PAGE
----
Column 3 illustrates the discount for each car based on its length. Because the Rolls-Royce is 20 feet long, it pays the full price, while the 10-foot Scion receives a 50% discount. Two Scions pay the same as one Rolls Royce, so the payment per foot of curb space is the same for both cars.
Parking discounts for shorter cars also favor higher fuel efficiency and lower CO2 emissions. Column 4 shows each car’s fuel efficiency, ranging from 14 miles per gallon for the Rolls up to 37 mpg for the Scion. Finally, Column 5 shows the CO2 emissions per mile of travel.
If cities want to reduce CO2 emissions, they don’t have to wait for state or federal action before they offer parking discounts for small cars. Each city can choose its own discounts according to its own priorities.
Will parking discounts for small cars be fair? The manufacturer’s suggested retail price starts at $474,990 for a Rolls-Royce Phantom and $13,270 for a Smart car. In this case, it seems unfair not to offer parking discounts for smaller cars. Most people who can afford to buy a longer car can probably afford to pay more to park it on the street.
Cities may have to raise their pre-discount meter prices to prevent overcrowding the curb spaces, but only nonresidents with the biggest and “dirtiest” cars will pay the full pre-discount prices.
Parking discounts may seem complicated, but few residents will be confused by or object to discounts automatically given at meters. The meters can even print the discounts on parking receipts to reinforce the rewards of shopping close to home and driving small, clean cars. The resident discounts will appeal to local voters, and the other discounts will achieve public goals.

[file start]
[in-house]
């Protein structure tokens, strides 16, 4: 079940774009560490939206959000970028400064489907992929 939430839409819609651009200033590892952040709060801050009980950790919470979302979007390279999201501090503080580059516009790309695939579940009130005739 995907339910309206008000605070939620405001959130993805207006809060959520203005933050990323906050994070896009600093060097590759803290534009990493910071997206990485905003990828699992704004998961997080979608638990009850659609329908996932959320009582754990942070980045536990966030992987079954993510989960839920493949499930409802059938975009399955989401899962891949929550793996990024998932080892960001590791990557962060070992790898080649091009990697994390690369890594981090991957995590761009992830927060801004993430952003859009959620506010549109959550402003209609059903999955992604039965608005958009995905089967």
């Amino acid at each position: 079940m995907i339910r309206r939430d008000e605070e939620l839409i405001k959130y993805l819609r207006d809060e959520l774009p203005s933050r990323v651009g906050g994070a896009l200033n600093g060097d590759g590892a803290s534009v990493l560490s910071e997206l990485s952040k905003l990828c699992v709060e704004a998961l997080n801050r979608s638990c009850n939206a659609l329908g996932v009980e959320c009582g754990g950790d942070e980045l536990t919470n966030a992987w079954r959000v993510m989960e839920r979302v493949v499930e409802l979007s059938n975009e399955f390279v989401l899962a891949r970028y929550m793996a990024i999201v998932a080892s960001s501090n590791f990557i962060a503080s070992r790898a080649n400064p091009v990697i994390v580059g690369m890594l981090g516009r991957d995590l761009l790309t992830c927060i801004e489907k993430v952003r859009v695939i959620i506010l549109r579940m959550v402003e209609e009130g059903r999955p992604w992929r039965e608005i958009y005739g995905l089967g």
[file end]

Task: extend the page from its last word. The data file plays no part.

Prices are the most reliable way for cities to send signals about the behavior they want to encourage, and parking meters can easily send these price signals. If meters give discounts for smaller and cleaner cars, more people will drive them.
Using the Meter Money
Cities can further increase political support for parking meters by using the meter revenue to improve public services on the metered streets, such as repairing sidewalks, planting street trees, and putting utility wires underground. Pasadena, CA, for example, offers neighborhoods a package that includes both parking meters and additional public services financed by the meters.
Meters not only manage the curb parking, but also provide a steady stream of revenue to pay for public services. People who live, work and own property in the neighborhood can then see their meter money at work. With discounts for residents, locals will see that parking meters are working for them, rather than against them.
A World of Good
Many cities have scarce curb parking, polluted air, poor public services, and political opposition to parking meters. To solve these problems cities can charge fair-market prices for curb parking; give discounts for residents, smaller cars and cleaner cars; and spend the revenue to improve public services.
Parking meters can then do a world of good.
Contact Donald Shoup, Distinguished Professor of Urban Planning at UCLA, at firstname.lastname@example.org.